Architectural Magic: Big Stone Building Breaks Free & Floats

architecture floating building magic trick

A work of art, genius and incredible effort, half of this replica structure appears to hang in mid-air, seeming at once a perfect aesthetic fit for its surroundings and completely disconnected from the laws of physics.

architecture covent garden installation

British artist Alex Chinneck and his crew spent over 500 hours and had to construct a 4-ton counterweight to balance this faux building in the sky. What appears to be solid stone is in fact a steel-framed copy of an historic structure also found at Covent Garden (the original is nearly 200 years old), held in place by the innocuous-looking green structure with red wheels pushed up against one side.

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architecture draft plan model

Chinneck is well known for his architecture-centric optical illusions, with this particular piece created as a play on the area’s “performance culture” – its proximity to theaters and performance spaces.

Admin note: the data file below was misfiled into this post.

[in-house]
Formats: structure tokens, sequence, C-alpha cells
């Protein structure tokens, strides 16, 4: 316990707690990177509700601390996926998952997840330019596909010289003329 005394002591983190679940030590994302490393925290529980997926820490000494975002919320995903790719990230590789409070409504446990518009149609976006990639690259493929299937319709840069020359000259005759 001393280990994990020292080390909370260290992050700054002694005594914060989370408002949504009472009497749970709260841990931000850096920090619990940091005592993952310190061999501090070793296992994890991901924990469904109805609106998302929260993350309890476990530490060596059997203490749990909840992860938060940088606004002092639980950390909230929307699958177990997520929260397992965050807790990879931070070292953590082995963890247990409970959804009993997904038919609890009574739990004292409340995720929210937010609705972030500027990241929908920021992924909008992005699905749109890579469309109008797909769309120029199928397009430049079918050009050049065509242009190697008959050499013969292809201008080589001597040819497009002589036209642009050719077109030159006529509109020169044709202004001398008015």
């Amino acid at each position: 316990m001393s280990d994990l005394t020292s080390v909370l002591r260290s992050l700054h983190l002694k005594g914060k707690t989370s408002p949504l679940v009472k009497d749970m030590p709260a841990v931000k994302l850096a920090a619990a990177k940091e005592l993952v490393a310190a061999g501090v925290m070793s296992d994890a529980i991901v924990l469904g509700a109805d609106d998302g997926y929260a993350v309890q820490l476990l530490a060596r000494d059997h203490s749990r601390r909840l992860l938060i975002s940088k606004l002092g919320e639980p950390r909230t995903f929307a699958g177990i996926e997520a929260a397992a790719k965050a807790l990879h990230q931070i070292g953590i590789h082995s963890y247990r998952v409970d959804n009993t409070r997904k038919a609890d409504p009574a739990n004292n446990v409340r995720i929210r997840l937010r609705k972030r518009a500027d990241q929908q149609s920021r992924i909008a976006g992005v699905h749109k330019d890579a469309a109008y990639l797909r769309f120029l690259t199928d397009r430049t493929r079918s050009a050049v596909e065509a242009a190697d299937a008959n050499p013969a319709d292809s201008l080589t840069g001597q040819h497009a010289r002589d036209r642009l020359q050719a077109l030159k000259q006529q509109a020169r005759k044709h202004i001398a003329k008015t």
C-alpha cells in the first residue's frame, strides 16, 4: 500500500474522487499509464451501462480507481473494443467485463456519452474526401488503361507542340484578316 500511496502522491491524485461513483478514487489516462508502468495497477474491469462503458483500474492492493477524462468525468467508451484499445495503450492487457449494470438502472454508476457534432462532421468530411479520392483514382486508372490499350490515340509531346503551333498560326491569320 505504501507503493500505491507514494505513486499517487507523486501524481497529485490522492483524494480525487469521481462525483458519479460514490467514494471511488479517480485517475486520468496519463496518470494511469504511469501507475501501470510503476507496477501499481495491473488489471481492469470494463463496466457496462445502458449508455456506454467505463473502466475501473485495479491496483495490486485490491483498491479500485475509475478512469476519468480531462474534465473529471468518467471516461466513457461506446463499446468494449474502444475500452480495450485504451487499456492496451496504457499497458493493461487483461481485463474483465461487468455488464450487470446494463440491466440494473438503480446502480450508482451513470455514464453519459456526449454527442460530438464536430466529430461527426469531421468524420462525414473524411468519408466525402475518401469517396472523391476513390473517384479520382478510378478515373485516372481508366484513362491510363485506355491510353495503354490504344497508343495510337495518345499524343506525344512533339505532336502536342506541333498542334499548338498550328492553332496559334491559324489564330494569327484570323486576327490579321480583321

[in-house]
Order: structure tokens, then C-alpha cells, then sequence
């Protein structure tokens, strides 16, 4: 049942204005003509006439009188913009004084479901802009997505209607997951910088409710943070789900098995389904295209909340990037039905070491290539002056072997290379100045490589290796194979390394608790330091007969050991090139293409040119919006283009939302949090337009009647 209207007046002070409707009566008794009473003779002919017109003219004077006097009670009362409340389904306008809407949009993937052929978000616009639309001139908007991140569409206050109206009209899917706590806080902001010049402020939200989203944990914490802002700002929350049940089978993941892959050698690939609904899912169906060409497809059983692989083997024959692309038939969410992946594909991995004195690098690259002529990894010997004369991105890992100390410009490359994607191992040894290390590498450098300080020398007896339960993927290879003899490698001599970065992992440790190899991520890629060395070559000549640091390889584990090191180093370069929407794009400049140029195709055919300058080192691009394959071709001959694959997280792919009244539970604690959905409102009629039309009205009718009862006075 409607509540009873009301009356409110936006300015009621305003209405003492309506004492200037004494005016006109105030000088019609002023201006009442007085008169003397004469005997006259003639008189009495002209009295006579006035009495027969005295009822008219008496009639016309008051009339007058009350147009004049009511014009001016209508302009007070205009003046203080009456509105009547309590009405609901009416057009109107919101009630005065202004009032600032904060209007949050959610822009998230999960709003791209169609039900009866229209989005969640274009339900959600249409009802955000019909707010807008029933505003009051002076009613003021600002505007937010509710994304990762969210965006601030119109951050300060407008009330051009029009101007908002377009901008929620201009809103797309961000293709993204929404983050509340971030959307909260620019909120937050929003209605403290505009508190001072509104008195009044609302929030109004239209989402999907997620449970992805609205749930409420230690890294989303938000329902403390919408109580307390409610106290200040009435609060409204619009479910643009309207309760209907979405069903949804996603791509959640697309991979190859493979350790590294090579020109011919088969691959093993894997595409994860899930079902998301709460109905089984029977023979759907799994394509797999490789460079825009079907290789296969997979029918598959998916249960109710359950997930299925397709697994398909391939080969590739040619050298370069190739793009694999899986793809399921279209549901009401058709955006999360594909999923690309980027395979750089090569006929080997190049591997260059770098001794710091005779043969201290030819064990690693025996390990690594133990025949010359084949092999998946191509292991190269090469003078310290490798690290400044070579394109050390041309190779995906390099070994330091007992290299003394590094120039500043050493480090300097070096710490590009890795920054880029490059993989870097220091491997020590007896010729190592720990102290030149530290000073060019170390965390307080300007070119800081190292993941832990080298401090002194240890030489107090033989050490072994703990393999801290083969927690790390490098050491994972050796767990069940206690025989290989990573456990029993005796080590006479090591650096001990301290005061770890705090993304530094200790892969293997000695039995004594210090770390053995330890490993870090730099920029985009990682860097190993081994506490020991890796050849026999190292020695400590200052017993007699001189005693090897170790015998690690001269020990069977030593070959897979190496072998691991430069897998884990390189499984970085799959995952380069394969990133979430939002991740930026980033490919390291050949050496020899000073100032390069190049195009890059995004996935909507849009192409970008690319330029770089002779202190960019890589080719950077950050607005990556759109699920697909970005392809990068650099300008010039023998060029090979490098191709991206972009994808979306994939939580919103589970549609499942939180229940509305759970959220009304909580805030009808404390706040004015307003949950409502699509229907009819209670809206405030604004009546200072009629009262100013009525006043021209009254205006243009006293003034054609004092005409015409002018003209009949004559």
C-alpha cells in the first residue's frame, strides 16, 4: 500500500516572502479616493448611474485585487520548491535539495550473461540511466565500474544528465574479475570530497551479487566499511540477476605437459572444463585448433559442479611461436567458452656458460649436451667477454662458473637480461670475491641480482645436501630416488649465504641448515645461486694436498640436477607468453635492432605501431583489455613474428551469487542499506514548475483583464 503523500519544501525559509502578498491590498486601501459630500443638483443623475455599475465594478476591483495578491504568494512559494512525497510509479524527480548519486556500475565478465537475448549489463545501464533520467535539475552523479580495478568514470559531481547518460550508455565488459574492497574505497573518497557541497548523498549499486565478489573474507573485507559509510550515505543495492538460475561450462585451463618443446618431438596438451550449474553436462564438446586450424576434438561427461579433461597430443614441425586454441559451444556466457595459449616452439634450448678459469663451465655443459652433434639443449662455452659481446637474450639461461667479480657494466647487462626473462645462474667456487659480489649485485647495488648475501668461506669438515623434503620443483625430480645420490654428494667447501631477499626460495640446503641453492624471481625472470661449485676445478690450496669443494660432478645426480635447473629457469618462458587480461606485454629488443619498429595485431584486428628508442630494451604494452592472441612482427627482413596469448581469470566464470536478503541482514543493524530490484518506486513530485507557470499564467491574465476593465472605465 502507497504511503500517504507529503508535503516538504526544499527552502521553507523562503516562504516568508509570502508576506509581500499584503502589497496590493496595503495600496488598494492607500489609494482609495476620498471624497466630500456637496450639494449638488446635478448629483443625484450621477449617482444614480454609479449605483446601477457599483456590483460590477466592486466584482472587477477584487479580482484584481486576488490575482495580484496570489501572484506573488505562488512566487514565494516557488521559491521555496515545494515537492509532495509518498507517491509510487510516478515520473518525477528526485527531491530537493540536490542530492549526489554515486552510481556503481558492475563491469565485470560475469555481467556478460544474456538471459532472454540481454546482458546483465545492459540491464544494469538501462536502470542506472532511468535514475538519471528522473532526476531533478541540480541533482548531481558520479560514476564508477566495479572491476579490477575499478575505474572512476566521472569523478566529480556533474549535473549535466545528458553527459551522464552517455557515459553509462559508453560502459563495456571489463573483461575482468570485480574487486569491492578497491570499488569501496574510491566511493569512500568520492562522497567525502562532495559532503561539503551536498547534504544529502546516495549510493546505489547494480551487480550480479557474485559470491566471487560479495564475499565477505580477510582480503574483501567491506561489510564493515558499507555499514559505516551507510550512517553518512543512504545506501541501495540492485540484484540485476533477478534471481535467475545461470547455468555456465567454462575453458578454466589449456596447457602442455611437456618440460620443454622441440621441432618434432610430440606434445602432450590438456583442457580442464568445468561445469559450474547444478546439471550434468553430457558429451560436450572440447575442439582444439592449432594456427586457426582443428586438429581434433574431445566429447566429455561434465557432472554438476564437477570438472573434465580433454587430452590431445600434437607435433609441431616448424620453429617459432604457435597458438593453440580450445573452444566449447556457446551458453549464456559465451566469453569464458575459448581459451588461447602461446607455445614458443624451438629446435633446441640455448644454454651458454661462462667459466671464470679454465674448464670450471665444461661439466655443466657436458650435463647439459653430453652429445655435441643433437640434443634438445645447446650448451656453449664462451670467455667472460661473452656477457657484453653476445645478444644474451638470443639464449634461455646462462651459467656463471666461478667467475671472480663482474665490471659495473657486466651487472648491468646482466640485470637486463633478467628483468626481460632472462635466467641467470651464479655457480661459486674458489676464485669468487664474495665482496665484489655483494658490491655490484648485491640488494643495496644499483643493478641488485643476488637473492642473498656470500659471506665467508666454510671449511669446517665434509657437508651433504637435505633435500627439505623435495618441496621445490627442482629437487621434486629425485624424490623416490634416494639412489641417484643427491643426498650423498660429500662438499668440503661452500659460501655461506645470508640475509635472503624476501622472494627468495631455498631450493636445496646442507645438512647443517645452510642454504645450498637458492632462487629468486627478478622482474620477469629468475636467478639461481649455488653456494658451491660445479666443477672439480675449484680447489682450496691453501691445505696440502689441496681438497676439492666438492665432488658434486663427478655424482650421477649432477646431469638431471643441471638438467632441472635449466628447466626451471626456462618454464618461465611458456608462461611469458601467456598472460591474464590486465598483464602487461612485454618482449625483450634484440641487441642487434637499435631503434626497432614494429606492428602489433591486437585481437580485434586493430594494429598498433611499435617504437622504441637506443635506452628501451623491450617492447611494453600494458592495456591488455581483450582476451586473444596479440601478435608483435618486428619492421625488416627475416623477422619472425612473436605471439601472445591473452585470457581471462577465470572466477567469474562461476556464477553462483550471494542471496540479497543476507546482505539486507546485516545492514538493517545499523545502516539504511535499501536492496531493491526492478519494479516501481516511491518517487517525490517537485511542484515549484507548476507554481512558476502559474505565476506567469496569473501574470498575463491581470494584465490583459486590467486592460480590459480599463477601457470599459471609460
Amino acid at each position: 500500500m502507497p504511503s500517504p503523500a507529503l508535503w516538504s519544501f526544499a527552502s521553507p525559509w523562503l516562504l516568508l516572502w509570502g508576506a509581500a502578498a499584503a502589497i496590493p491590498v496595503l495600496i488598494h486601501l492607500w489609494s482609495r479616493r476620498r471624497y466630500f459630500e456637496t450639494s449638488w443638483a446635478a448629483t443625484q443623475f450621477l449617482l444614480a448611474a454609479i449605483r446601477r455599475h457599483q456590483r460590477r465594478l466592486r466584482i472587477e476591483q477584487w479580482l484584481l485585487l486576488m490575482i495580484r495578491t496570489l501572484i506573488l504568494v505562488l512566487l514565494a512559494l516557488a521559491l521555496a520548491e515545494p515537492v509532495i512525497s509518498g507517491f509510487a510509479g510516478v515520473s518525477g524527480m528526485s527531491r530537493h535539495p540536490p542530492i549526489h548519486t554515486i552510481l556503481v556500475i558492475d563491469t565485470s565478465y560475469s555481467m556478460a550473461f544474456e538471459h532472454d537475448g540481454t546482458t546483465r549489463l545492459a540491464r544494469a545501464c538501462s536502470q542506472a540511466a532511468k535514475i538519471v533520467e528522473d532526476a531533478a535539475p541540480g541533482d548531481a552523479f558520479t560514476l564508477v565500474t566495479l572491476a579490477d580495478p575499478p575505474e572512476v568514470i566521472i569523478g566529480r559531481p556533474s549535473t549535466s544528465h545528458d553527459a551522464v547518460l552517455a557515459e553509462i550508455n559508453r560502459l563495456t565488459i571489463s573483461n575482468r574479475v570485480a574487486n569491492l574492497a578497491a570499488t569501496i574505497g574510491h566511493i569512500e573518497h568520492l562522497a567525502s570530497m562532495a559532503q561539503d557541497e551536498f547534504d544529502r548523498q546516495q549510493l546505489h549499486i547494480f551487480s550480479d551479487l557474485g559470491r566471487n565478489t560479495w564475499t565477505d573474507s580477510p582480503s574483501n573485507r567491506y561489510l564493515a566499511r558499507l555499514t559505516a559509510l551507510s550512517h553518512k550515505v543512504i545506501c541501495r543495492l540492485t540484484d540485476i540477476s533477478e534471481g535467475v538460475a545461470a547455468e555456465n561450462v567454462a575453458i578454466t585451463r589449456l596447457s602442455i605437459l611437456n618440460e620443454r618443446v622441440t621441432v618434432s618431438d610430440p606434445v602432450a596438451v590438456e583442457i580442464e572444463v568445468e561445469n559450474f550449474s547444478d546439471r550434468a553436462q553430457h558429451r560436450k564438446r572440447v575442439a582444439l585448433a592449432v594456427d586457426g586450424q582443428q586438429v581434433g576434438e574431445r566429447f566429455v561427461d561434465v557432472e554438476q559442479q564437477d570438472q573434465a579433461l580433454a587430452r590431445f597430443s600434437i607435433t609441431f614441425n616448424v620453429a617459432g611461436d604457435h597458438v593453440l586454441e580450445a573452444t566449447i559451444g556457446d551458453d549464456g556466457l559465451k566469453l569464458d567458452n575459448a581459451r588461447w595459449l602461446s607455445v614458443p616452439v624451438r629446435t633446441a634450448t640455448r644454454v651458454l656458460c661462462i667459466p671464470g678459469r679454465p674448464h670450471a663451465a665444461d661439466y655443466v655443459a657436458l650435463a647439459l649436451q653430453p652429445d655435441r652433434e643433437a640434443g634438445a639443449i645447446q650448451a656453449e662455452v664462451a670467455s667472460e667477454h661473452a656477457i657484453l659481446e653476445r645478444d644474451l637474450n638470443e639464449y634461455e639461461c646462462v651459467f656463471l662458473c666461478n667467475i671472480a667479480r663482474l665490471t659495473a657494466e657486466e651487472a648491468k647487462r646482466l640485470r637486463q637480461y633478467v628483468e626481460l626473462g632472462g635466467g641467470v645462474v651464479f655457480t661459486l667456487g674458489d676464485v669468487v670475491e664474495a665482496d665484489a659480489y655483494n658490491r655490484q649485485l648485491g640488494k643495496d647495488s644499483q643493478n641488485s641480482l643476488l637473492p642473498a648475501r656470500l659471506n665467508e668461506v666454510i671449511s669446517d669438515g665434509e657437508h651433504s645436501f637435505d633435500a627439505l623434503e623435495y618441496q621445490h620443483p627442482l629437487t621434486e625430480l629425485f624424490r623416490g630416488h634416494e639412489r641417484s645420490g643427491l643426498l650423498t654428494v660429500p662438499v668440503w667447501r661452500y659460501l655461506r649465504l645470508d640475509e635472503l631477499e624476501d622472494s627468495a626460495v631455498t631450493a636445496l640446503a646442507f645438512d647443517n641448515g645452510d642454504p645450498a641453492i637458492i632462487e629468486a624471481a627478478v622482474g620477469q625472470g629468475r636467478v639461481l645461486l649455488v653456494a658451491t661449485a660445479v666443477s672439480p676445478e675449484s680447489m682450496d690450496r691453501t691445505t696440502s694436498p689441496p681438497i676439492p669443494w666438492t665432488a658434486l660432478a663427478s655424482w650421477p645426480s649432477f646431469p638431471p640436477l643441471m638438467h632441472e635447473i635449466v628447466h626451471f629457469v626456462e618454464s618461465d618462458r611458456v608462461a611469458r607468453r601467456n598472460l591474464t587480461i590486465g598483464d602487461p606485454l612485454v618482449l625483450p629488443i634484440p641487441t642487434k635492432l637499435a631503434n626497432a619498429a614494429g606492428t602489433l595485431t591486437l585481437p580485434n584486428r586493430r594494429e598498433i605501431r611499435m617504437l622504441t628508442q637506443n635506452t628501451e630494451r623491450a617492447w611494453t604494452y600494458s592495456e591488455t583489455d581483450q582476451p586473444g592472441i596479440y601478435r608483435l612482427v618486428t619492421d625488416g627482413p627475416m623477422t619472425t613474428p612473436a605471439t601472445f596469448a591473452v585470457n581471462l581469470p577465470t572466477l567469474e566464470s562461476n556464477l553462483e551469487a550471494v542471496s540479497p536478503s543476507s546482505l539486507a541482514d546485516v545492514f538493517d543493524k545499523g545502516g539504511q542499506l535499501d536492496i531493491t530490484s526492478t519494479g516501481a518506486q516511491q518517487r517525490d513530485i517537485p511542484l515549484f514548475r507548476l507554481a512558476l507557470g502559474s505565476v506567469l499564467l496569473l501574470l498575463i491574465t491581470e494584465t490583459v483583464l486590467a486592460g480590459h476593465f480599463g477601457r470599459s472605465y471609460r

architecture faux construction process

architecture cut slice pieces

The construction process required a painstaking attention to historical details and materials in addition to grafting the appearance of age, wear and tear onto the fake structure. Another significant challenge: the seemingly haphazard breaking and slicing of everything from stones to windows and their frames.

architecture hidden steel frame

architecture floating building magic trick

From the artist: “The hovering building introduces contemporary art to traditional architecture, performing a magic trick of spectacular scale to present the everyday world in an extraordinary way. My objective was to create an accessible artwork that makes a harmonious but breath-taking contribution to its historic surroundings, leaving a lasting and positive impression upon the cultural landscape of Covent Garden and in the minds of its many visitors.”